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As you can see from the comments, the net change is probably close to zero. Though, a photon does have stress-energy, and as it gets absorbed by the atmosphere or the land or waters on the surface, it transfers its energy to the energy of the parts of Earth. All internal energy such as thermal, rotational, and internal potential energy contributes to the ...

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The relevant equations are (Heat equation)$$\frac{\partial T}{\partial t} = \alpha\left(\frac{\partial^2T}{\partial x^2}+\frac{\partial^2T}{\partial y^2}+\frac{\partial^2T}{\partial z^2}\right)$$ and (fouriers law)$$\mathbf{q} = - k {\nabla} T$$ Thus you can see the thermal conductivity(k) tells us how much heat is transferred for a given temperature ...

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Yes, but it’s very small rate of change, and it is almost perfectly balanced with an equal loss. The total power of all the sunlight striking the earth is $\pi r_{earth}^2 {solarirradiance} = 173.9 PW$, divide that by $c^2$ and we get $1.935 kg/s$. However, a lot of this is simply reflected, and even that which is absorbed is almost perfectly balanced by ...

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While composing the question and much reflection afterwards, I couldn't help asking myself if there are objects in our Milky Way galaxy that are 1 kg or greater in mass that are traveling at speeds of 0.1c or greater. The typical energy released in a supernova is ~1-100 foe (1 foe = $10^{44}$ J = $10^{51}$ ergs). Roughly 1% of this energy goes into ...

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That depends strongly on many factors. The reason for the decrease in thermal conductivity at high temperature is that the mean free path goes down because of phonon-phonon scattering (interaction with the lattice). At some point the phonons do not propagate much further than a lattice period and the lattice melts. So those are the shortest mean free paths. ...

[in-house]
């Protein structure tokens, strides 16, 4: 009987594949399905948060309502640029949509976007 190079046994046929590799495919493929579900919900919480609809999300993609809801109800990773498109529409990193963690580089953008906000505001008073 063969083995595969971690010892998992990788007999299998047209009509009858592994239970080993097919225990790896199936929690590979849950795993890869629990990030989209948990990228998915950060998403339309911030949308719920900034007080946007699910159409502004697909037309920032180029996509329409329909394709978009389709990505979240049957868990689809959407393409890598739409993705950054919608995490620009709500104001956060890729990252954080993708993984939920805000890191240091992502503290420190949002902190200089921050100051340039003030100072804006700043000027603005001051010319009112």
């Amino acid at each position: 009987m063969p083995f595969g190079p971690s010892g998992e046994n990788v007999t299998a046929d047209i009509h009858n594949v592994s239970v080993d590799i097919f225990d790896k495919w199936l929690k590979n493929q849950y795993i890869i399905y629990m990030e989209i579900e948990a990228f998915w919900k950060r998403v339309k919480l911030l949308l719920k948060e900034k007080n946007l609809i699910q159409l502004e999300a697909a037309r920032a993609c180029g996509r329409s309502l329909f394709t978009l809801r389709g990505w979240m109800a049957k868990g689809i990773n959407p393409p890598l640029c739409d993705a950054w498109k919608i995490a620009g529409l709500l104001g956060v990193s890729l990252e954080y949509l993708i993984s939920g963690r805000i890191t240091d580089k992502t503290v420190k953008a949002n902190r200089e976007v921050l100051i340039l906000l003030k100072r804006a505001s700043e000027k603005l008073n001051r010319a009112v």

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Yes, there was a quite significant solar activity event in 1859, when the electrification of our cities was still in its infancy. The event heavily ionized the upper atmosphere, and induced strong currents in the ground, to the degree that telegraph operators could communicate over landline with their batteries disconnected (the power being supplied by the ...

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It’s more of an engineering question than a pure science one, so a place to look for research is the IEEE. There’s a lot there. For example, the first hit on my search was “Unaddressed threat to power grid infrastructure: Electromagnetic pulse” (IEEE 2016) with abstract: Detonation of a nuclear weapon at high altitude, produces high magnitude ...

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Phonons are lattice vibrations. The distance between two consecutive phonons is of the order of 1/N where N is the number of atoms in the lattice. At room temperature a phonon travels approx 10 to 100 lattice constants before scattering. In this article https://www.nature.com/articles/srep17131 they say that a phonon travels $< 1 \mu m$ before ...

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The dimensionless amplitude of a gravitational wave (known as "the strain") is given approximately by $$h \sim \frac{2G}{rc^4}\ddot{Q},$$ where $\ddot{Q}$ is the second derivative of the mass quadrupole moment and $r$ is the distance to the potential source of gravitational waves. It is this strain amplitude that is detected by a gravitational wave ...